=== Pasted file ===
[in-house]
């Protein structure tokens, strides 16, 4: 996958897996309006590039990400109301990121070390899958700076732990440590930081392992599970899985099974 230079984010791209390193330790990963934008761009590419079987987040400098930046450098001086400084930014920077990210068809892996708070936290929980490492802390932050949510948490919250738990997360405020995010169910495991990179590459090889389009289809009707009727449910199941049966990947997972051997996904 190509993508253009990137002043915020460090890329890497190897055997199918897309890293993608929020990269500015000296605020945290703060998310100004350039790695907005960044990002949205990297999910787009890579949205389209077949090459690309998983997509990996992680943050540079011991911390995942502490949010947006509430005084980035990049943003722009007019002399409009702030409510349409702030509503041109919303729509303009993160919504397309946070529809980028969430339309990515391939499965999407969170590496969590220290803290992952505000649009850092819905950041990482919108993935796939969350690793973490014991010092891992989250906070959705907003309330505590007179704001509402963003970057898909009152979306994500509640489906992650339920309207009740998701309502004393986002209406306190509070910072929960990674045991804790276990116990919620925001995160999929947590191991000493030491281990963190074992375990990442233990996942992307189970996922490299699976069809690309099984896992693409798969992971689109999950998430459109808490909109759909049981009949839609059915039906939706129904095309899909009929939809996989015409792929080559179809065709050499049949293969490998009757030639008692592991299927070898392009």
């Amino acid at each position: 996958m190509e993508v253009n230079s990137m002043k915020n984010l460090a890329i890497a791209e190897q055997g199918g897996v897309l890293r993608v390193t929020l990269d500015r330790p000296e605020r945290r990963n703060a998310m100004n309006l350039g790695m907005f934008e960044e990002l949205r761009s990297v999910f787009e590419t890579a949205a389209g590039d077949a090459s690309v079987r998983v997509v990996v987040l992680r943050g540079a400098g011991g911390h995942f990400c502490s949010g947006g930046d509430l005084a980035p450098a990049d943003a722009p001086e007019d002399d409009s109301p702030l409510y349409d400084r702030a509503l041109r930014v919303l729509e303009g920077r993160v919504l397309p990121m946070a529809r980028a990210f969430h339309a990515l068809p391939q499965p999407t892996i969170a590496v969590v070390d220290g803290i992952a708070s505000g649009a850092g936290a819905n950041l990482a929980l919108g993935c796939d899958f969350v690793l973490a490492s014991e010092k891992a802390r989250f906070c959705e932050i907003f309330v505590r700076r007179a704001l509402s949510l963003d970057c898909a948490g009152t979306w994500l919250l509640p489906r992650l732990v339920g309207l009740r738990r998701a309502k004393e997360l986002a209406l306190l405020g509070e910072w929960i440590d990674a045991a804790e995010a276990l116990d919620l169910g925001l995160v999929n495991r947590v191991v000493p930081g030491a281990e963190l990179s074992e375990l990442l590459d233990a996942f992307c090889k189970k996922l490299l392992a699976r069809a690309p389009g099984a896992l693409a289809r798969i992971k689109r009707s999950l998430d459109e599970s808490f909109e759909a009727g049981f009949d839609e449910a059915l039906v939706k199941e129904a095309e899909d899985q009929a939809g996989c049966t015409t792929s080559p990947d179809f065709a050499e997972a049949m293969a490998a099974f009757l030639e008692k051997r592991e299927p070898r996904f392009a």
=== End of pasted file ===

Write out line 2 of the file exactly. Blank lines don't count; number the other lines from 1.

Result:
């Protein structure tokens, strides 16, 4: 996958897996309006590039990400109301990121070390899958700076732990440590930081392992599970899985099974 230079984010791209390193330790990963934008761009590419079987987040400098930046450098001086400084930014920077990210068809892996708070936290929980490492802390932050949510948490919250738990997360405020995010169910495991990179590459090889389009289809009707009727449910199941049966990947997972051997996904 190509993508253009990137002043915020460090890329890497190897055997199918897309890293993608929020990269500015000296605020945290703060998310100004350039790695907005960044990002949205990297999910787009890579949205389209077949090459690309998983997509990996992680943050540079011991911390995942502490949010947006509430005084980035990049943003722009007019002399409009702030409510349409702030509503041109919303729509303009993160919504397309946070529809980028969430339309990515391939499965999407969170590496969590220290803290992952505000649009850092819905950041990482919108993935796939969350690793973490014991010092891992989250906070959705907003309330505590007179704001509402963003970057898909009152979306994500509640489906992650339920309207009740998701309502004393986002209406306190509070910072929960990674045991804790276990116990919620925001995160999929947590191991000493030491281990963190074992375990990442233990996942992307189970996922490299699976069809690309099984896992693409798969992971689109999950998430459109808490909109759909049981009949839609059915039906939706129904095309899909009929939809996989015409792929080559179809065709050499049949293969490998009757030639008692592991299927070898392009």